Working with artists on covers is one of my favorite kinds of collaboration (full disclosure: I don’t do many collaborations; rather a lone wolf usually). I’ve been fortunate enough to have a say in nearly all of my books—whether that be overall cover concept, choosing artists and/or commissioning work.
The last three projects have had excellent covers. For Blueprints for Better Worlds, Reid Jenkins took a step away from his own style to create a piece that aligned with the themes and ethos of the book, proving himself (as if proof was needed) a versatile and accommodating artist. Nettrice Gaskins knocked it out of the park with Broken Fevers. Bill Campbell who heads up Rosarium Publishing ran the potential artists by me and everyone he chose was outstanding. Nettrice’s final cover radiates when you see it in person or onscreen (her work with light in digital art is second to none). You’d be wise to check out her other work and the theory behind it as well.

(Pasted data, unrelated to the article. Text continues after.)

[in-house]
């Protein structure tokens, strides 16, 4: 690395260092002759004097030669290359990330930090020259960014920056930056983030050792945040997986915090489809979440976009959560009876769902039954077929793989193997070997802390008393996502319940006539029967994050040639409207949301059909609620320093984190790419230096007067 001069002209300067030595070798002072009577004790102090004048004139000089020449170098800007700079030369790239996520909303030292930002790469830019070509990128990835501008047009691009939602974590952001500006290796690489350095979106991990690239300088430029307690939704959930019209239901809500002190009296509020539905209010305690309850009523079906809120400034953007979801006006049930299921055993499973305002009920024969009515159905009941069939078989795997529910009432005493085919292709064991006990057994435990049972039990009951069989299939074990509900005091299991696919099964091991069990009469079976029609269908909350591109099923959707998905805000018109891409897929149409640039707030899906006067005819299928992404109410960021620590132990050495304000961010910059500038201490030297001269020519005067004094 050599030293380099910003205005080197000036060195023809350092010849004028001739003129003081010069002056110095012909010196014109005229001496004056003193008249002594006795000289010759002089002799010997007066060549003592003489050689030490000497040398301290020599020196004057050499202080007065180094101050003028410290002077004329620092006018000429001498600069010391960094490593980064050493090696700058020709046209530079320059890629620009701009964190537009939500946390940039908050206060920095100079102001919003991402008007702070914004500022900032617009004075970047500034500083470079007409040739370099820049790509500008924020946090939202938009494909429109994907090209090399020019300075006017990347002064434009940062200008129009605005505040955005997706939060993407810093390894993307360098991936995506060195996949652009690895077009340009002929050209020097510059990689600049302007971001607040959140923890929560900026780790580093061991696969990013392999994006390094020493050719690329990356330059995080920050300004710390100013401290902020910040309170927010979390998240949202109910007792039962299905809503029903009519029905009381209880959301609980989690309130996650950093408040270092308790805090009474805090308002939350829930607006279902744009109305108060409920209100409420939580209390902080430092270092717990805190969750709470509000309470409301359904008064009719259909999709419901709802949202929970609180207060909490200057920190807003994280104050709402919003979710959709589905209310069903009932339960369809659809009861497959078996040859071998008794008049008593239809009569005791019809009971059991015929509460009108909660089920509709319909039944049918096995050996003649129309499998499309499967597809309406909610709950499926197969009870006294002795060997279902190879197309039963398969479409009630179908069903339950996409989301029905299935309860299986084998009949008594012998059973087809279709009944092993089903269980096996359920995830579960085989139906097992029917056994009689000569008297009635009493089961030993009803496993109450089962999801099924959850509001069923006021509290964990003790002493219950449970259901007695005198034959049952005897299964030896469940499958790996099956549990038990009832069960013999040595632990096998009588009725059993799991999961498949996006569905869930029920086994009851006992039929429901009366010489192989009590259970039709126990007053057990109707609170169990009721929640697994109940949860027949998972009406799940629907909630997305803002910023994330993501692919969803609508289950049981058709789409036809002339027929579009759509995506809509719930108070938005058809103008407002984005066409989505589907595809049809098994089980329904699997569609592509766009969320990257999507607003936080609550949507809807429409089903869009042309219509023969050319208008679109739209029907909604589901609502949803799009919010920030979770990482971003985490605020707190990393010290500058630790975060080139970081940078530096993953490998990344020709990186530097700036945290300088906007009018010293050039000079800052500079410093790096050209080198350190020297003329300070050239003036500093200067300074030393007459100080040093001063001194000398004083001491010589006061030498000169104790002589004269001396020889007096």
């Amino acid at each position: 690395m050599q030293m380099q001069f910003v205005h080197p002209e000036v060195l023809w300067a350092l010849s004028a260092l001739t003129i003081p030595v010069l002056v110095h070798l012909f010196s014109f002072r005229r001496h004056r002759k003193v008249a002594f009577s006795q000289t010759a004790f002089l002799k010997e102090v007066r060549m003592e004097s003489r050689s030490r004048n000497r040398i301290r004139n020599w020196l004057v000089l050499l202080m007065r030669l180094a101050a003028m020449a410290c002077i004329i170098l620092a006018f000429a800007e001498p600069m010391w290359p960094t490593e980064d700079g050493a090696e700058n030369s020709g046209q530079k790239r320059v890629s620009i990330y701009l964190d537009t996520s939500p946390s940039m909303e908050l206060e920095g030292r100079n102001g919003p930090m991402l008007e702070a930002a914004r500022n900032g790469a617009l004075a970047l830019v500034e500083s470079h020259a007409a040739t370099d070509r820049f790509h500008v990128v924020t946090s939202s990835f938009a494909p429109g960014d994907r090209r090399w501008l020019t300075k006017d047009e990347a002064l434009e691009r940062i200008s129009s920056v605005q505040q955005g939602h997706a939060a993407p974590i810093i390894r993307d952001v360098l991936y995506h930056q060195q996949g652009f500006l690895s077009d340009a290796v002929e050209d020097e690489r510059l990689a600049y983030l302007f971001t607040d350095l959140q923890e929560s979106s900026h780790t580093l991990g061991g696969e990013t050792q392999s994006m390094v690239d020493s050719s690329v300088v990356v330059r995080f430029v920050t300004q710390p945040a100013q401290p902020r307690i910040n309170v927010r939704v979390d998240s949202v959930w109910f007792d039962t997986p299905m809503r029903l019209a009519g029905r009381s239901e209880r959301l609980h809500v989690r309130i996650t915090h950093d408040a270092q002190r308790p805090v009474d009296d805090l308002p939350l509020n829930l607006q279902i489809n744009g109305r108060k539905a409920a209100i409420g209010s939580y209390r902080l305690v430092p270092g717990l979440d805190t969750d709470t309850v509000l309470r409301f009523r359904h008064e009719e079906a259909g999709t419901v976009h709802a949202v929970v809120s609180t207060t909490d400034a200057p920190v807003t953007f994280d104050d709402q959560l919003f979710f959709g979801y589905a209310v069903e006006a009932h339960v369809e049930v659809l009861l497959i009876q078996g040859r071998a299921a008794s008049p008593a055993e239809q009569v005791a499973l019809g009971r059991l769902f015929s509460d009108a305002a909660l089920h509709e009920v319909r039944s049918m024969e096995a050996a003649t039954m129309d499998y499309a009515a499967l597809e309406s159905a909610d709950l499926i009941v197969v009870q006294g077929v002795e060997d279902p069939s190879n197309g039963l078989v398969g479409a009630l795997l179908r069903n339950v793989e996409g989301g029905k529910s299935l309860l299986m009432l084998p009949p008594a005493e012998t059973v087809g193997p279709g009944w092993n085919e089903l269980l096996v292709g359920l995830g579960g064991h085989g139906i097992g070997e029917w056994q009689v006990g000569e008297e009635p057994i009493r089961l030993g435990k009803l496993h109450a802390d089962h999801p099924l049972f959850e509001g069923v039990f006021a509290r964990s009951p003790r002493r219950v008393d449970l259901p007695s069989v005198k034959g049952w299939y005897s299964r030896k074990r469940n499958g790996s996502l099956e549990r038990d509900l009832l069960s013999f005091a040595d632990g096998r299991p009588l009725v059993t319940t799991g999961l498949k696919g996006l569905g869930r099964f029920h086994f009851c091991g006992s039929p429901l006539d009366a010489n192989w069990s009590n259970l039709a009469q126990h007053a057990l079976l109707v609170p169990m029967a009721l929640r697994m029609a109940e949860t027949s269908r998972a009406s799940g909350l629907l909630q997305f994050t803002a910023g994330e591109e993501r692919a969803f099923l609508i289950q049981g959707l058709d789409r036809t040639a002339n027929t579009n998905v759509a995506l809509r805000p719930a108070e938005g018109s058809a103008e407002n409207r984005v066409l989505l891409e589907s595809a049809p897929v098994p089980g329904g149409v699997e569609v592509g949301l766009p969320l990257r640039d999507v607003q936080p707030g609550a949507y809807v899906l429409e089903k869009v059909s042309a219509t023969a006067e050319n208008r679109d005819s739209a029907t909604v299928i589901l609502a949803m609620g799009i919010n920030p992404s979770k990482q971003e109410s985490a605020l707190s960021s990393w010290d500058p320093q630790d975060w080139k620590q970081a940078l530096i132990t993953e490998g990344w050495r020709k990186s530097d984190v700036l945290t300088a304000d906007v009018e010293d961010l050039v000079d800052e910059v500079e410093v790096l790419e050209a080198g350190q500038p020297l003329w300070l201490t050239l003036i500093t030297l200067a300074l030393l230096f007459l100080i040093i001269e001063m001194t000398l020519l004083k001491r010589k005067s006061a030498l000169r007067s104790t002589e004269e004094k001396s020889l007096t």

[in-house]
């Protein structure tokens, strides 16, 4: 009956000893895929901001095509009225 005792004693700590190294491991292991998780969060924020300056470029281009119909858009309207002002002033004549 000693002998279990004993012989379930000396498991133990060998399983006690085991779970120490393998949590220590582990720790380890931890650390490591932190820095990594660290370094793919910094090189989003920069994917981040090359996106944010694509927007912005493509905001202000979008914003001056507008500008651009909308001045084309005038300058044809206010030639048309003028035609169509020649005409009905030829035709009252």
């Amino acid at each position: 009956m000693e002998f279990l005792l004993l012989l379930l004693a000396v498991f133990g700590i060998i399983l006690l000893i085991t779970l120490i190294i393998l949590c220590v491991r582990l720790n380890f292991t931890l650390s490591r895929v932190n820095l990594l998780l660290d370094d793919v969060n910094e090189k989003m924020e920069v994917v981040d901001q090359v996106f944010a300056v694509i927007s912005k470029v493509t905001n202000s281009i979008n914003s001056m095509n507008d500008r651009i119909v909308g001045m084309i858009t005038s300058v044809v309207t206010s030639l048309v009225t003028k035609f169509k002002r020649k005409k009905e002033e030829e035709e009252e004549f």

This week, I revealed the cover of my upcoming fiction album, Frequencies. I commissioned the piece from Kelly U. Johnson, whose work, especially that depicting Black women, always compels me. Over the years, I’ve been lucky to see her work in many forms— solar prints, pencil sketches, acrylic paints and oil pastels—and it never disappoints. This piece though is a favorite: the depth and definition, the way she sees you while you see her.
I get to be doubly proud of this one because Kelly is my sister. It imparts an extra layer of meaning for me, and given that this particular project brings together more than one of my loves I couldn’t be more pleased to share it.
Tenea D. Johnson